Venous thromboembolism (VTE) is prevalent and impactful, with a risk of death, morbidity and recurrence. Post thrombotic syndrome (PTS) is a common consequence and associated with impaired quality of life (QoL).
The ExACT study was a non-blinded, prospective, multi-centred RCT comparing extended versus limited duration anticoagulation following a first unprovoked VTE (Proximal DVT or PE). Adults were eligible if they had completed ≥3 months anticoagulation (remaining anticoagulated). The primary outcome was time to first recurrent VTE from randomisation. The secondary outcomes included PTS severity, bleeding, QoL and D-dimers.
281 patients were recruited, randomised and followed up for 24 months (mean age 63, Male:Female 2:1). There was a significant reduction in recurrent VTE for patients receiving extended anticoagulation (2.75 vs 13.54 events/100 patient years, aHR 0.20(95%CI:0.09 to 0.46, p<0.001)) with a non-significant increase in major bleeding (3.54 vs 1.18 events/100 patient years, aHR 2.99(95%CI:0.81 to 11.05,p=0.10)). PTS and QoL outcomes were no different between groups. D-dimer results (on anticoagulation) did not predict VTE recurrence.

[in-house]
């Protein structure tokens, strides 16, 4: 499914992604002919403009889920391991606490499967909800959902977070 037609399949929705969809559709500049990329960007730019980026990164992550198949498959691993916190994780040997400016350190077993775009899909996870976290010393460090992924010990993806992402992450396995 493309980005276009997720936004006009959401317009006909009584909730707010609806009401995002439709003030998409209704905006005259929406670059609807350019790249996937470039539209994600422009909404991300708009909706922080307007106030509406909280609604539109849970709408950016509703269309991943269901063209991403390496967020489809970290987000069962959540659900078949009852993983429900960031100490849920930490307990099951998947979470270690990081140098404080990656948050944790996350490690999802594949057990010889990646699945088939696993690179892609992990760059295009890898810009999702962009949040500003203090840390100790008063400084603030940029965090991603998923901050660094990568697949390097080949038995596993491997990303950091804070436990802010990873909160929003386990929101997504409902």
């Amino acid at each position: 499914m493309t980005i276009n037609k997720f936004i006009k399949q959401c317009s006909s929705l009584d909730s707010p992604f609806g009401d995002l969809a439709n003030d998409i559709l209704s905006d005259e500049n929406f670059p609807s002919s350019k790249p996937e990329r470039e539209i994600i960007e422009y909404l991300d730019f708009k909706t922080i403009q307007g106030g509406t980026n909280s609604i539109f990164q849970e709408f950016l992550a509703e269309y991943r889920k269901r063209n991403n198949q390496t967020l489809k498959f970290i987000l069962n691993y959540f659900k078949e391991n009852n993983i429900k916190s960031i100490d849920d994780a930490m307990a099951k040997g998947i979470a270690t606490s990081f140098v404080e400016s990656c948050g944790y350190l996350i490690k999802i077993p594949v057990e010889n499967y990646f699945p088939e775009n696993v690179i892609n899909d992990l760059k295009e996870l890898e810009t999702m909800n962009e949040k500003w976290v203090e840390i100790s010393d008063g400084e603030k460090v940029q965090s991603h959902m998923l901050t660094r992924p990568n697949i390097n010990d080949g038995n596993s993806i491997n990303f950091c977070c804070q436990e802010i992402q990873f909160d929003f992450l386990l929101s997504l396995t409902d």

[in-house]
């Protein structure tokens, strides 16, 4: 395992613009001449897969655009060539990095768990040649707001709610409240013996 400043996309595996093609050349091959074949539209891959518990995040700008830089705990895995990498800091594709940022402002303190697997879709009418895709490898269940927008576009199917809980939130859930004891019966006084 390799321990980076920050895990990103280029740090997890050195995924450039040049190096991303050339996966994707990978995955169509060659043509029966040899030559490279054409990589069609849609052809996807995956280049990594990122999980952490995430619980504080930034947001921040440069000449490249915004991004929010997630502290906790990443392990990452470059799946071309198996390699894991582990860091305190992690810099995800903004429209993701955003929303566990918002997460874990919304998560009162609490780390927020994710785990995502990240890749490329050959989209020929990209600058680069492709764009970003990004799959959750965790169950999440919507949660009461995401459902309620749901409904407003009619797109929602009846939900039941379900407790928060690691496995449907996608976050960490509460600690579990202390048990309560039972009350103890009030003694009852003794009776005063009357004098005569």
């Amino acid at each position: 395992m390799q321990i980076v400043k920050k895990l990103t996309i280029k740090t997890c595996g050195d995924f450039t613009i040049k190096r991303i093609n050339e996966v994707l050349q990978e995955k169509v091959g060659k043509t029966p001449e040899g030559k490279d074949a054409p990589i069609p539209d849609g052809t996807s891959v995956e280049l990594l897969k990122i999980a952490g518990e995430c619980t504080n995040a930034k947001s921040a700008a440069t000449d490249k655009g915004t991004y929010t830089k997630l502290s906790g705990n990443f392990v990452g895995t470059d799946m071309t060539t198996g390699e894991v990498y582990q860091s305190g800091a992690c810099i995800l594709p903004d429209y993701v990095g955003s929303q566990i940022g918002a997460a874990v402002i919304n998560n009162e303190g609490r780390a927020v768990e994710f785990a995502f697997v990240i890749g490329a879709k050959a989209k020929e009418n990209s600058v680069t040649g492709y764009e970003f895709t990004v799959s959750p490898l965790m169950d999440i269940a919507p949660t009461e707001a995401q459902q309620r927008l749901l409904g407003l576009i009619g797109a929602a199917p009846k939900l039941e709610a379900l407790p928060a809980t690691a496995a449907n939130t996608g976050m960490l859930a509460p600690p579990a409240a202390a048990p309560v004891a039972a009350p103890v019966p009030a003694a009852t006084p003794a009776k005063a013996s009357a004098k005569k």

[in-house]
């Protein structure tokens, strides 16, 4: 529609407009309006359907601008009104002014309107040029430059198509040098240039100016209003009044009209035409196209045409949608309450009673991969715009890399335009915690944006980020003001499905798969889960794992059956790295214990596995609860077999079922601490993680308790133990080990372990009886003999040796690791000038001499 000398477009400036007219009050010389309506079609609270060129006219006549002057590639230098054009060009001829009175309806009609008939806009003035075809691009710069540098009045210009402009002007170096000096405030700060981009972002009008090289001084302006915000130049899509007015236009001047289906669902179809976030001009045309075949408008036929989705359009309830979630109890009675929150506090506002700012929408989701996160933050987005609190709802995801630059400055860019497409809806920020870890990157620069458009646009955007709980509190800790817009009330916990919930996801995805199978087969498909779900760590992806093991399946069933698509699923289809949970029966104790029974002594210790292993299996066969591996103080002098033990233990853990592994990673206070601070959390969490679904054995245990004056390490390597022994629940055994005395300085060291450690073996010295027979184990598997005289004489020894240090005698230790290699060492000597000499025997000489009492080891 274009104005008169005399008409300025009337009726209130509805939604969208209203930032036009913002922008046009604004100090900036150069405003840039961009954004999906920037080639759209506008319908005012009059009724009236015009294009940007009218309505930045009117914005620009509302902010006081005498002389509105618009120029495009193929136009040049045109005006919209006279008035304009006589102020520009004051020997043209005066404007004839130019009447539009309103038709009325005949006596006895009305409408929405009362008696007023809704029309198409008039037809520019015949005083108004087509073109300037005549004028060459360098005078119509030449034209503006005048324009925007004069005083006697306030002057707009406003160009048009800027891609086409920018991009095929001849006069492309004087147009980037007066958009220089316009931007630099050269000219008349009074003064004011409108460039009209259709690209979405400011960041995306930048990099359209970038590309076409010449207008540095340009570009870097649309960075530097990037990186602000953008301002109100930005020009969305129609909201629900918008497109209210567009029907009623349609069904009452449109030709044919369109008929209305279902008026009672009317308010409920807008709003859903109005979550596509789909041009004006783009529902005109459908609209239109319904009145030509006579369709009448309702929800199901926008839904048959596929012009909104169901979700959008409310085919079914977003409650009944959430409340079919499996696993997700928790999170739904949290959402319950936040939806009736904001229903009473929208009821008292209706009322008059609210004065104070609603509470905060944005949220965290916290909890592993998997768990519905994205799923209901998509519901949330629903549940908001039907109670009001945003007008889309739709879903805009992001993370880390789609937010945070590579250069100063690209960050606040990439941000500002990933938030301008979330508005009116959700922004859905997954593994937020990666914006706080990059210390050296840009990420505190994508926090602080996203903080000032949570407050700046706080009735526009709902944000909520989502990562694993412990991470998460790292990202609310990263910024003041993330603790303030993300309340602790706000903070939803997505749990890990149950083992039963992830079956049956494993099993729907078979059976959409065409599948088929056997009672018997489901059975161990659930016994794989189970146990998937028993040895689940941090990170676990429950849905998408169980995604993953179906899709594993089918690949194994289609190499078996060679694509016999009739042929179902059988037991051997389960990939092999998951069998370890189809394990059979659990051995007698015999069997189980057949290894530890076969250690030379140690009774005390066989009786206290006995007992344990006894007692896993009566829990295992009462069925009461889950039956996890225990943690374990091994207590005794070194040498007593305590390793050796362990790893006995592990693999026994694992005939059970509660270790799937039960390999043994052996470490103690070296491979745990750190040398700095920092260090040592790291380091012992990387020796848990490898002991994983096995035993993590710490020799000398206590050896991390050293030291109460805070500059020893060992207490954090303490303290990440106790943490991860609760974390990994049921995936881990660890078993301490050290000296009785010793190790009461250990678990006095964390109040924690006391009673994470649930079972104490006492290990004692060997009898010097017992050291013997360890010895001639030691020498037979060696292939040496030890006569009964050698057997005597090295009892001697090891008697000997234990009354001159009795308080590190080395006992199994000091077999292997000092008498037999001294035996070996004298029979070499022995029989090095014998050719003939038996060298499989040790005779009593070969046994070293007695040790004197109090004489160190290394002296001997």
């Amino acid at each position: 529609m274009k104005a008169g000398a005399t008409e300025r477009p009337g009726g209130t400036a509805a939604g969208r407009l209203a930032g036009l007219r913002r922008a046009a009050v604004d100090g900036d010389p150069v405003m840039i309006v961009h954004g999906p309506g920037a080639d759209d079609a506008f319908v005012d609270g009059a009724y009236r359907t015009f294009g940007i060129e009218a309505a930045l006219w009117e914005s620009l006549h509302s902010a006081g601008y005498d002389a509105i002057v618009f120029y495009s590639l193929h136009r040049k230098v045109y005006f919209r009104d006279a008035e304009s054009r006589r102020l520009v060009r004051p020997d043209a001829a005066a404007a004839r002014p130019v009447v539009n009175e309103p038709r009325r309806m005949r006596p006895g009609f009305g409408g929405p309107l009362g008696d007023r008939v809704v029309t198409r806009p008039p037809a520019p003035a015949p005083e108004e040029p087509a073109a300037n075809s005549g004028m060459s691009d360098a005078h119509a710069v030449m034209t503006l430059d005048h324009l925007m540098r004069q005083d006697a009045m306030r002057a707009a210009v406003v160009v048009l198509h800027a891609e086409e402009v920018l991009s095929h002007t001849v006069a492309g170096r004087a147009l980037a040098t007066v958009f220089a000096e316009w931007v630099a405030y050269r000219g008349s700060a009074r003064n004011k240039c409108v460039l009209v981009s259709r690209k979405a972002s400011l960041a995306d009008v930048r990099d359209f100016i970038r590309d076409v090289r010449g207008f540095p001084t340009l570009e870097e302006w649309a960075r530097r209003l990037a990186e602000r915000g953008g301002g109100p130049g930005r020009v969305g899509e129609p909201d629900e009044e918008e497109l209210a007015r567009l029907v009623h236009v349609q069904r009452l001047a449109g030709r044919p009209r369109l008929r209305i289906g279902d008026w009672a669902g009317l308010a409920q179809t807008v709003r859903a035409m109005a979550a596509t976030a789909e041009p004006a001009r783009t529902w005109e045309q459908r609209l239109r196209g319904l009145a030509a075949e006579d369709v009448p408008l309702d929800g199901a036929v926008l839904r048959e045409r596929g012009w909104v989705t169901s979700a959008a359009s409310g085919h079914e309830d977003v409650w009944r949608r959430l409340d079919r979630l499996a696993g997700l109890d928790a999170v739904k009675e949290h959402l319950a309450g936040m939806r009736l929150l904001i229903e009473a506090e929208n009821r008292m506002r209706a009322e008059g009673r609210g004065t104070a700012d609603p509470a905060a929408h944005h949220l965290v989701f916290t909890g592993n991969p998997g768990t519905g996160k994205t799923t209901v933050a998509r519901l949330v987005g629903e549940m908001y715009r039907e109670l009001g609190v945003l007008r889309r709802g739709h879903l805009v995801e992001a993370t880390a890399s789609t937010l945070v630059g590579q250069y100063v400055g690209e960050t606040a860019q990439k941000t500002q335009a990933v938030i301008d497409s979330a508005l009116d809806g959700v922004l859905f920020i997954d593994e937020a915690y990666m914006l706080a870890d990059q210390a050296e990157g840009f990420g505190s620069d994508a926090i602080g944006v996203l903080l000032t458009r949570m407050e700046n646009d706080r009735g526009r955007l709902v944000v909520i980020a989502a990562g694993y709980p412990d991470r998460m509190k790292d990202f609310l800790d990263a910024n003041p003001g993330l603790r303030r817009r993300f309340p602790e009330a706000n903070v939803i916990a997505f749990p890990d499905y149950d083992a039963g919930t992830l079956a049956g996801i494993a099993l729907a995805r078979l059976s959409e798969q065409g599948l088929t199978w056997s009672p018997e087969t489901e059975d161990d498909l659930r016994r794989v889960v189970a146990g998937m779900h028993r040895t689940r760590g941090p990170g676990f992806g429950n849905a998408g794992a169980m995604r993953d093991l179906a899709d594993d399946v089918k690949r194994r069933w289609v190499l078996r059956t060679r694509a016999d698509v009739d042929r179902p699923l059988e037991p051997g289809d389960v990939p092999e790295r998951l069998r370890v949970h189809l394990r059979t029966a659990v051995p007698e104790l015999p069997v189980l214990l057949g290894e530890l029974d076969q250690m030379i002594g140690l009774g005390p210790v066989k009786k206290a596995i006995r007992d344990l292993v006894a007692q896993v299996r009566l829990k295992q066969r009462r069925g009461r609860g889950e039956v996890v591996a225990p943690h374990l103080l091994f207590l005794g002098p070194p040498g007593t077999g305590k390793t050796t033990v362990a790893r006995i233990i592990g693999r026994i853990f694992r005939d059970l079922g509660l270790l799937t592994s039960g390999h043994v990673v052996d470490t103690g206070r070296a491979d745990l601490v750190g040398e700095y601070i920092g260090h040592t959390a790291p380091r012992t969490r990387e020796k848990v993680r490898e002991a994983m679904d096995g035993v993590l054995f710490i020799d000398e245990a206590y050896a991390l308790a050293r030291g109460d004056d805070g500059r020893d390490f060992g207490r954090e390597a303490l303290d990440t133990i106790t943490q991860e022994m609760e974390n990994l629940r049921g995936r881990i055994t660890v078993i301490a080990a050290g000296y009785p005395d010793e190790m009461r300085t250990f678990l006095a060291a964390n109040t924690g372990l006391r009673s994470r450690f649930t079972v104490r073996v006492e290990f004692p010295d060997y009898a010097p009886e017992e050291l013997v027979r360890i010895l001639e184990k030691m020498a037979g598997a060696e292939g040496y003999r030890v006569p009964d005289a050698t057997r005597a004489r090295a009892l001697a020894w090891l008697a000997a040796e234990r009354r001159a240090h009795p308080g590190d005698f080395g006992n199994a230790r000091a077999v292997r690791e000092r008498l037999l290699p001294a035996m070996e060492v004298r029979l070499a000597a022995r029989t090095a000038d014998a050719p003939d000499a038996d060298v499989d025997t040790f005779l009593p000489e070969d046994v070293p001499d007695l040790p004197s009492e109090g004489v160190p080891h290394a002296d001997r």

In conclusion, extended anticoagulation reduced VTE recurrence but did not reduce PTS or improve QoL and was associated with a non-significant increase in bleeding. Results also suggest very limited clinical utility of D-dimer testing using a standard cut off on anticoagulated patients.
- thrombosis (venous)
- post‐thrombotic syndrome